Trump administration threatens to deport a DACA recipient

Experts disagree about what it means for students

Daniel Ramirez, a 23-year-old undocumented immigrant, is being detained and threatened with deportation—despite the fact that he has a valid work permit and protection under the Deferred Action for Childhood Arrivals (DACA) program.

Learn more about DACA and higher ed

The event is the first of its kind to take place since President Trump's inauguration, and it is raising fears among undocumented students and workers across the country, Katharine Mangan reports for the Chronicle of Higher Education.

The DACA program began as an executive order in 2012, when former President Barack Obama declared that certain undocumented immigrants pursuing an education or working without a criminal record would be able to stay in the country on renewable, two-year terms.

Trump campaigned on the promise that he would repeal this order and send all undocumented immigrants out of the country, whether they were protected by DACA or not. 

Read more: Protestors demand sanctuary campuses

In the first few weeks of Trump's presidency, the administration focused on immigrants with criminal records. But in the wake of Ramirez's arrest, students are fearful that the administration may broaden its efforts.

Carlos Rodriguez, an undocumented student in his final semester at Seattle University, says, "This is becoming a very real thing for a lot of us. It's happening."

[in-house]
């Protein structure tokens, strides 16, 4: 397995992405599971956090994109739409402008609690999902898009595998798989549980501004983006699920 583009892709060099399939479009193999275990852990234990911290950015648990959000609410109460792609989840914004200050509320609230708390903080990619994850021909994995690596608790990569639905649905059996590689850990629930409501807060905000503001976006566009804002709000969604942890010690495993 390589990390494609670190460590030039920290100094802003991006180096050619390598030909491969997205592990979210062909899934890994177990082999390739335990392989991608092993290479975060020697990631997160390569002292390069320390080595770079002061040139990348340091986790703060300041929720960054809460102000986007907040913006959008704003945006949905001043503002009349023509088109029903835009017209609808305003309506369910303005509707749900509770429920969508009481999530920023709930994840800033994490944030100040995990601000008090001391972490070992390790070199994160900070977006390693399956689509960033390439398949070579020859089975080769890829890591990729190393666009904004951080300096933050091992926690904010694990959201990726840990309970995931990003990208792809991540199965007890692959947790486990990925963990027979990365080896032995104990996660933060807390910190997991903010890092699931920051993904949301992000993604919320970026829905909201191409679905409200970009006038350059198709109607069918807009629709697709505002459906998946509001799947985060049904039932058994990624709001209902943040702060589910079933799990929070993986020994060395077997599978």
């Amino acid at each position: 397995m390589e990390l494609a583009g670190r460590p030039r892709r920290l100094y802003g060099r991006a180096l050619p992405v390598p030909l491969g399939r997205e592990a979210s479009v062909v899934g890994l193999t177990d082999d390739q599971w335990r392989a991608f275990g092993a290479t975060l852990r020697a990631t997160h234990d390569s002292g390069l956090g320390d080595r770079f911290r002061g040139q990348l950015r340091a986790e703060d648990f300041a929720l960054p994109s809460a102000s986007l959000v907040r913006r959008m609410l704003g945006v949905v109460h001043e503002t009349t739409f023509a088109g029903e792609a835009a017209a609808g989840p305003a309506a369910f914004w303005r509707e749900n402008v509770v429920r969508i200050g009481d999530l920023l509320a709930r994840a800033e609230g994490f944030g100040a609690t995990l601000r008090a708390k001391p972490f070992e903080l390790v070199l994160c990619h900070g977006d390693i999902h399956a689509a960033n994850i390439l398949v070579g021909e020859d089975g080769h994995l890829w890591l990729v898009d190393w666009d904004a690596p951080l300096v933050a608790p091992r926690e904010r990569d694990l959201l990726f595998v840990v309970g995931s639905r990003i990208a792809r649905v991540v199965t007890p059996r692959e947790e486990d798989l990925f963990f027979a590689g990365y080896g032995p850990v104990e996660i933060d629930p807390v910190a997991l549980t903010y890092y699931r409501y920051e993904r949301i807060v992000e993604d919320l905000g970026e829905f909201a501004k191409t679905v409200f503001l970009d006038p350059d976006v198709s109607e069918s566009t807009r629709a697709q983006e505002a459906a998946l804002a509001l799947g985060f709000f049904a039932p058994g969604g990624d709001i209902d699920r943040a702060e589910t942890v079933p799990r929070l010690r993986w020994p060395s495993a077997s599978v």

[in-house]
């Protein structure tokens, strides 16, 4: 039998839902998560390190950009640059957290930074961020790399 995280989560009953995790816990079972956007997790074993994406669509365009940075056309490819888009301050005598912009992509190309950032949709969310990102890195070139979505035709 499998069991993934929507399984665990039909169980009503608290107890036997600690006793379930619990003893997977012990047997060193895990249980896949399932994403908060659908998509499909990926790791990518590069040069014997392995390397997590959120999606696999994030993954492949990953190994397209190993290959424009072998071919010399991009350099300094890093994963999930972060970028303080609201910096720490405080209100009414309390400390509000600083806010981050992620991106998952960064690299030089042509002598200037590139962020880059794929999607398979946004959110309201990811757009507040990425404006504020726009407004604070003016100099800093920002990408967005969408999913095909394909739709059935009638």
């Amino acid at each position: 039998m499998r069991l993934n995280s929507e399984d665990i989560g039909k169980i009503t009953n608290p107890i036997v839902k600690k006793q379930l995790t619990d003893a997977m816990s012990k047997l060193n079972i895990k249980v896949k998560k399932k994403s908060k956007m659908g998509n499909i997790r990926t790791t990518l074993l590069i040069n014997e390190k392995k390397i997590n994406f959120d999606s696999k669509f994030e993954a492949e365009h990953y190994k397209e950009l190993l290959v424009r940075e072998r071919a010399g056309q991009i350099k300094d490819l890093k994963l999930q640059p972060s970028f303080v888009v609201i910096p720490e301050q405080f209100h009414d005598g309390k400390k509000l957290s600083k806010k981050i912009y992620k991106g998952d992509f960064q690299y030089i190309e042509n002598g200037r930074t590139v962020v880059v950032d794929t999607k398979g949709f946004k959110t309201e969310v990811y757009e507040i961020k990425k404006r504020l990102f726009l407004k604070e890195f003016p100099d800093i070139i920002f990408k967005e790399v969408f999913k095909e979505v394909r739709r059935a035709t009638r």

According to Ramirez' attorney, Mark Rosenbaum, the Department of Justice alleges that Ramirez is affiliated with two gangs. But Rosenbaum calls the claims "utterly implausible and wholly fabricated."

Ramirez has a three-year-old child and was working to save up money to get his degree. The agents who arrested Ramirez "informed him that he would be arrested, detained, and deported anyway because he was 'not born in this country,'" according to the petition Ramirez' lawyers filed with the court.

Some officials are calling Ramirez' arrest an isolated incident.

"Hopefully, this arrest is simply a mistake and not a dark harbinger for worse to come," says Rosenbaum. The Northwest Immigrants Rights Project, which is helping with Ramirez' representation, tweeted a similar message to their followers.

But other officials see the arrest as a sign that Trump's administration will put more pressure on DACA recipients.

According to Laurence Tribe, a constitutional law professor at Harvard University's Law School contributing to Ramirez' representation, the Trump administration is sending a "dismal and frightening" message to DACA recipients and "telling them that this government isn't committed to living up to the promises the Obama administration made to these recipients to induce them to come out from under the shadows."

Despite fears, there is one glimmer of hope for DACA recipients—a bipartisan bill called the Bridge Act. If it were to pass, the bill would allow "people who are eligible for or who have received work authorization and temporary relief from deportation through DACA to continue living in the U.S. with permission from the federal government," according to the National Immigration Law Center.

But in the meantime, undocumented students and working DACA recipients are in limbo, and they are afraid.

(Mangan, Chronicle of Higher Education, 2/16; National Immigration Law Center site, accessed 2/16; McNerthney, KIRO7, 2/17).

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